Despite the lifting of the enhanced community quarantine (ECQ) in Metro Manila, majority of the micro, small, and medium enterprises (MSMEs) are still temporarily closed or are operating at decreased capacity—an indicator of the difficulties they are facing in getting back to their business operations according to the recent survey conducted by the United Nations Development Programme (UNDP) on the impact of COVID-19 on MSMEs in the Philippines.

MSMEs comprise 99.5% of business establishments in the Philippines and are employing approximately 63% of the country’s workforce. In the past years, MSMEs were responsible for 40% of the country’s Gross Domestic Product (GDP). During the second quarter of 2020 and almost four months since the community quarantine was put in place, the country’s GDP sank to 16.5% as the Philippines experienced recession due to the COVID-19 pandemic.

In the first MSME online forum organized by the Philippine Disaster Resilience Foundation (PDRF) and UNDP Philippines through SIKAP (Synergizing Recovery Initiatives, Knowledge, and Adaptation Practices for MSMEs), the results of the survey were presented to more than 170 MSME owners and development organizations.

The survey also showed that out of the 285 respondents, 81% reported experiencing low consumer demand. This low demand alongside shortages related to transportation and logistics, and lack of financing capacity were cited as the primary challenges of MSME owners in resuming their operations.

Since the implementation of community lockdowns, MSMEs continued to suffer from disrupted cashflow and continuing expenses, which led to income losses. Close to 80% of the respondents reported a reduction in their average monthly income from April to June compared to their average monthly income prior to the pandemic. While 20% of the respondents tried to retain employees with full pay despite income losses, their cashflow was so severely affected that 25% of them began to lay off employees.

“We are in the middle of a once in a lifetime medical emergency. I know you are worried about your health, scared to open your businesses. But for the sake of our families and ourselves, we have to take that step and reopen while maintaining safety standards. We have to find a way to keep going as long as we need to,” said Butch Meily, President of PDRF.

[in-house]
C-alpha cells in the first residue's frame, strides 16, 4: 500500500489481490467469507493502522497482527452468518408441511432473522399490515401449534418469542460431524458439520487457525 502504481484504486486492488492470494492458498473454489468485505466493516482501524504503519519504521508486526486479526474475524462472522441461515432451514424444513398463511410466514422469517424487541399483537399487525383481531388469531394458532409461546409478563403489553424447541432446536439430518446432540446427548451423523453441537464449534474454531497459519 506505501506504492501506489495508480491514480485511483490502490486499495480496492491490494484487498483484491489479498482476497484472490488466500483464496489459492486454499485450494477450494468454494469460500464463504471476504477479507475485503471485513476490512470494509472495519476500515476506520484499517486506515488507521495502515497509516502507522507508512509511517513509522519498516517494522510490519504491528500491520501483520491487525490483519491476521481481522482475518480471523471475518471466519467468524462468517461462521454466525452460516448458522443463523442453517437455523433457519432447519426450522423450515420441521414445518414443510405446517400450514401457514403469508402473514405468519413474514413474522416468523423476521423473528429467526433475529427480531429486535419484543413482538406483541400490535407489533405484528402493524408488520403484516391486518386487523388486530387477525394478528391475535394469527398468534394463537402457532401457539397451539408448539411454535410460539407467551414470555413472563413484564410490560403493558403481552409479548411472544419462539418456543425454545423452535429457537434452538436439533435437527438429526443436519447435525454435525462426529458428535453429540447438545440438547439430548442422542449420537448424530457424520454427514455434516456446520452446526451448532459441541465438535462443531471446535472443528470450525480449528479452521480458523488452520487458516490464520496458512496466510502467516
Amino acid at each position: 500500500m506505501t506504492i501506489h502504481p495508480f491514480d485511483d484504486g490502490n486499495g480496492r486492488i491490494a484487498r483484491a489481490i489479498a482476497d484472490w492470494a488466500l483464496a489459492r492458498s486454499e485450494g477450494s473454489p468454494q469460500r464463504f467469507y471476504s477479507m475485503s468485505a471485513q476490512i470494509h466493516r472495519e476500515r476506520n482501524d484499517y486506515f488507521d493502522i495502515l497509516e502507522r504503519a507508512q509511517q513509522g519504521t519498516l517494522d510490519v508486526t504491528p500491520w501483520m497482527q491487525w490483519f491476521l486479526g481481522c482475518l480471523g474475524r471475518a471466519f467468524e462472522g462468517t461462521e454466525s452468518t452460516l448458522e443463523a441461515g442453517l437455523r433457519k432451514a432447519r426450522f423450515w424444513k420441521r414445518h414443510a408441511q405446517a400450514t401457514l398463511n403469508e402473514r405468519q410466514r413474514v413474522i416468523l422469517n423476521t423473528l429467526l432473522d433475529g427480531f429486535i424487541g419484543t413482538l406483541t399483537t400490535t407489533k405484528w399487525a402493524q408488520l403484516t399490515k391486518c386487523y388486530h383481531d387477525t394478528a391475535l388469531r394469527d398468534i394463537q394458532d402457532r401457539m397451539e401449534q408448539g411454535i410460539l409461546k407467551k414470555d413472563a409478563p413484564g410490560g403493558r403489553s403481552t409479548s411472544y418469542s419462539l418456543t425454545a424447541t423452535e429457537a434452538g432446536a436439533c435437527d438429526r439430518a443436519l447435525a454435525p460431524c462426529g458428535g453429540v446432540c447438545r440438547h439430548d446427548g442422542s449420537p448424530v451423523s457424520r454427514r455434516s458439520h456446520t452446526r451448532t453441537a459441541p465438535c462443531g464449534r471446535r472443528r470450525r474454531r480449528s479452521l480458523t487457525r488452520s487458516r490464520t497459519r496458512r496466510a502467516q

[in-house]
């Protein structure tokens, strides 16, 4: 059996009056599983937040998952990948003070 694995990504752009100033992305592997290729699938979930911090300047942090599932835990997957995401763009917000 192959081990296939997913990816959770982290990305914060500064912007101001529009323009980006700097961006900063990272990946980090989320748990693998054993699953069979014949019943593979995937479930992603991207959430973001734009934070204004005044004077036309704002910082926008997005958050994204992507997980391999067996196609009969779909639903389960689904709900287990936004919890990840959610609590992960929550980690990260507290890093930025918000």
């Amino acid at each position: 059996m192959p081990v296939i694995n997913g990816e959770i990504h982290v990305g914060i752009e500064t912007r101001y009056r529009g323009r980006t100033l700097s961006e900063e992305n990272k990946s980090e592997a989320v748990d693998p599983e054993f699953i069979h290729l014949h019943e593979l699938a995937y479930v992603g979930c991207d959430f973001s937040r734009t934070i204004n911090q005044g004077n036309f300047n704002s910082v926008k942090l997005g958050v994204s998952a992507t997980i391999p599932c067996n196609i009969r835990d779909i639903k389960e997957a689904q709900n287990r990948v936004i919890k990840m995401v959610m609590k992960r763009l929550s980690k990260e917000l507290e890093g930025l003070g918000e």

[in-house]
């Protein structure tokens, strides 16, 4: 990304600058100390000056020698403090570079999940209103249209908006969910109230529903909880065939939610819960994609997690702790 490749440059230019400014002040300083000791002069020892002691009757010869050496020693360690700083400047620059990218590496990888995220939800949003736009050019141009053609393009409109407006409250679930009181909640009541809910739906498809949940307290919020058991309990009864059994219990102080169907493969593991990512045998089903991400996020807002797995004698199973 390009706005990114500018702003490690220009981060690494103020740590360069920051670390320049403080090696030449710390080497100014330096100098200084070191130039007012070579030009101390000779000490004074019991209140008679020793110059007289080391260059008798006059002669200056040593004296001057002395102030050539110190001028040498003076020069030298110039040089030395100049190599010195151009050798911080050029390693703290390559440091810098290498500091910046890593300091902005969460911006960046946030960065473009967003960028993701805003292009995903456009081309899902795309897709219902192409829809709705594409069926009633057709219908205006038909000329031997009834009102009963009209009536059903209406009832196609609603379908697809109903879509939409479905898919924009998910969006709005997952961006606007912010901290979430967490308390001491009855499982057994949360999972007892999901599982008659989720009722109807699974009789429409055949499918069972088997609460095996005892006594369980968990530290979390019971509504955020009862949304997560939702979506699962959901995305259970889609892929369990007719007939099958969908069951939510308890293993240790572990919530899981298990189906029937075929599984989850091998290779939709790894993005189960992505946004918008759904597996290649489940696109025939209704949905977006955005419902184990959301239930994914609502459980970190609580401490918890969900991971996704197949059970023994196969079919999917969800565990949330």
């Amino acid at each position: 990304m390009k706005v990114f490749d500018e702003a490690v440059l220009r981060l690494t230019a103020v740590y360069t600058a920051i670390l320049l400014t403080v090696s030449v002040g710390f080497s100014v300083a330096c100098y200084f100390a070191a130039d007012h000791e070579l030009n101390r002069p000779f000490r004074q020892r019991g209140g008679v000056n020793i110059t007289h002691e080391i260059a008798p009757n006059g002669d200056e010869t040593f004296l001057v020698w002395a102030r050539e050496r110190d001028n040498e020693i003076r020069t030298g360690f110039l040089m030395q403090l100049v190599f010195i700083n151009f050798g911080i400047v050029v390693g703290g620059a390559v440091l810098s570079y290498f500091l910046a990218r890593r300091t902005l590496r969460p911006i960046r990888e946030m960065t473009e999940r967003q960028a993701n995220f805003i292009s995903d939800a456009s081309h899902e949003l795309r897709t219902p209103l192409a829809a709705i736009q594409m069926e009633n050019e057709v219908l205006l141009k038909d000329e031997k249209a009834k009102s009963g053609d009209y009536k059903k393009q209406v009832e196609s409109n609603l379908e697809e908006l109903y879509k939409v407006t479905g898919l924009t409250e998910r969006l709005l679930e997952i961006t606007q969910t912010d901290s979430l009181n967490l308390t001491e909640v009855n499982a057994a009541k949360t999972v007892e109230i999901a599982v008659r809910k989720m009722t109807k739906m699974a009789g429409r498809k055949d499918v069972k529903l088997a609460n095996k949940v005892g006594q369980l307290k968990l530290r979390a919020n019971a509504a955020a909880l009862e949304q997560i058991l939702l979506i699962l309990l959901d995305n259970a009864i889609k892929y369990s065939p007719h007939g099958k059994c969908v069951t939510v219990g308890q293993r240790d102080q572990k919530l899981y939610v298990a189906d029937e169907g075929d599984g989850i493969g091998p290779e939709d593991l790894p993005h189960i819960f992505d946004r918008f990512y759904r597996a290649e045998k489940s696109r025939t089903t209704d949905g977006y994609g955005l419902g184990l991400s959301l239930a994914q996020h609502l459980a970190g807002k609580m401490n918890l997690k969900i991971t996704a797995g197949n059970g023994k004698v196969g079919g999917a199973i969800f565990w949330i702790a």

To address the adverse impacts of the COVID-19 pandemic, MSMEs started implementing adaptive business measures. Among which are digitalization or the use of online platforms for their business transactions, cost reduction, diversification of products and services, utilization of non-cash payment options, and allowing employees to work from home. However, despite these adaptive measures, majority of the MSMEs still need assistance to recover from their losses. At least 60% of the respondents reported that they have not received any assistance from any stakeholder (gov’t, private sector, NGOs, and others) yet. Among the most pressing needs of MSMEs are access to credit facilities, tax breaks, and deferred loan payments.

“MSMEs play a crucial role in the Philippines’ efforts to recover from the crisis brought about by this pandemic. UNDP will continue to support Government and its development partners to facilitate their sector representation in policy dialogues and program planning so as to capitalize on available solutions that could prevent further closures of MSMEs. We are also working very closely with the private sector to provide online resources and to ensure that all MSMEs can get the right access to e-commerce trainings to support their digital transition. Digital infrastructure in the country is key to enable the development of a new market space online,” said Enrico Gaveglia, Officer-in-Charge of UNDP Philippines.

The result of the survey intended to provide data-driven recommendations that can help the InterAgency Task Force come up with more effective policies and programs that are responsive to the immediate and long-term needs of MSMEs.

Among these recommendations were the integration of MSMEs in public sector procurement, a balanced and complementing mix of monetary and fiscal policies including wide-reaching government guarantees for MSME lending that will support overall spending, and mechanisms to increase household consumption in the country. Other recommendations included addressing the challenges in public transportation to ensure safe and efficient mobility of people, products, and services, and the strengthening of supply chain management by integrating more local suppliers.